closer; his song to the spirit of the wild horse now seemed in tune with
the lonely surroundings and the wild horse and young Apache that stood
there.

Every movement that Joseph made was slow and deliberate; a few more sugar
cubes and his rope was loosely tied around the thick strong neck of the
stallion; their scents intermingled and their mutual respect seemed to
break down all the barriers.

The stallion now stood very close to Joseph; it tossed its head and a few
flecks of foam from his mouth landed on the bare young chest; the young
human made no attempt to wipe it off; the stallion was now even more
confused; he could quite easily rear up and kill the young human with his
powerful hooves yet the human showed no fear; it only confused the stallion
more.

Joseph stood calmly as the horse sniffed him and tried to make up its mind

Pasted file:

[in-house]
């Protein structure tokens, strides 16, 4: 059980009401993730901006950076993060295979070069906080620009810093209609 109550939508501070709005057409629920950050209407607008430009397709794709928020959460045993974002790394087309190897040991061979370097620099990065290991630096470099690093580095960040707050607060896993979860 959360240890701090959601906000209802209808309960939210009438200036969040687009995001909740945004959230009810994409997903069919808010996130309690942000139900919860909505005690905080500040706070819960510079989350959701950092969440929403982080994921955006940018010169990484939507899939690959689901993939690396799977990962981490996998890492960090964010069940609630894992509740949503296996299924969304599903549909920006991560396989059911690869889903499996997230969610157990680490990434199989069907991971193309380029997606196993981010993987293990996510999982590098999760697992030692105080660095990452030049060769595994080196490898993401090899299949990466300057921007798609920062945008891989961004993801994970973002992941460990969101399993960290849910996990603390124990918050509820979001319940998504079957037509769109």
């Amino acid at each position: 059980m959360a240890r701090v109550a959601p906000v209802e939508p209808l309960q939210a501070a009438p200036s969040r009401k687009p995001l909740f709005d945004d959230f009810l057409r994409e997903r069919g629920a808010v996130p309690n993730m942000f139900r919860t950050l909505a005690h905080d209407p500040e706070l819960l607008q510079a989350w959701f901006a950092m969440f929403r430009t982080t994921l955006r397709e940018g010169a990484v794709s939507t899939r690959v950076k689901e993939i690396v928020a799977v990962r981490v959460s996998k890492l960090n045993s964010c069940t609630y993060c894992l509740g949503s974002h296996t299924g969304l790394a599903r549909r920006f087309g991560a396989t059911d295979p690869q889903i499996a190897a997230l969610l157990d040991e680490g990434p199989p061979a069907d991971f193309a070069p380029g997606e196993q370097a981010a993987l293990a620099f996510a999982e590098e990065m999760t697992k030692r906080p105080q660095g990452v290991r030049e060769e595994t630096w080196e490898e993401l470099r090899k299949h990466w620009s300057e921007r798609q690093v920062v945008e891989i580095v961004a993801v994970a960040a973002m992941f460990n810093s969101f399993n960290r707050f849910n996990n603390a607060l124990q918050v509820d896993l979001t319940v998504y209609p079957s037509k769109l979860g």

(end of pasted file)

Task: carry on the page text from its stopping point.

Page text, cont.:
to trust or fight; Joseph waited patiently; he was of course on full alert
but made it appear he was relaxed and unafraid; the advantage was his and
he knew it.

The rope in Josephs hands was held slack; even though it was now tied
around the stallions neck, he put no pressure on it; it was for the
stallion to decide to make friends and come with him easily or try to fight
the inevitable; Joseph waited and watched every move and gesture of the
stallion.

After some time, the stallion decided he had little to fear; the young
human had made him an offer of friendship and had not tried to scare him
like the pale ones had done last year as they tried to chase him down on
their horses; he had evaded them with ease but this one had shown
fearlessness in his pursuit and now offered friendship; the stallion
finally came to a decision.

Joseph could almost feel the moment of decision by the stallion; with slow
movements, Joseph took the water bottle from his shoulder and unscrewed the
cap; the instant smell of water made the stallion toss his head once again
but, this time it was more of a gesture of acceptance.

Joseph lifted the water bottle up to the mouth of the stallion; he let a
few drops of water fall on the panting tongue before pouring a little more
into the open mouth; at that moment a bargain had been sealed.

Joseph let the stallion drink all the water from the bottle; he then took
up the slack rope and began to calmly walk way and out of the cul-de-sac,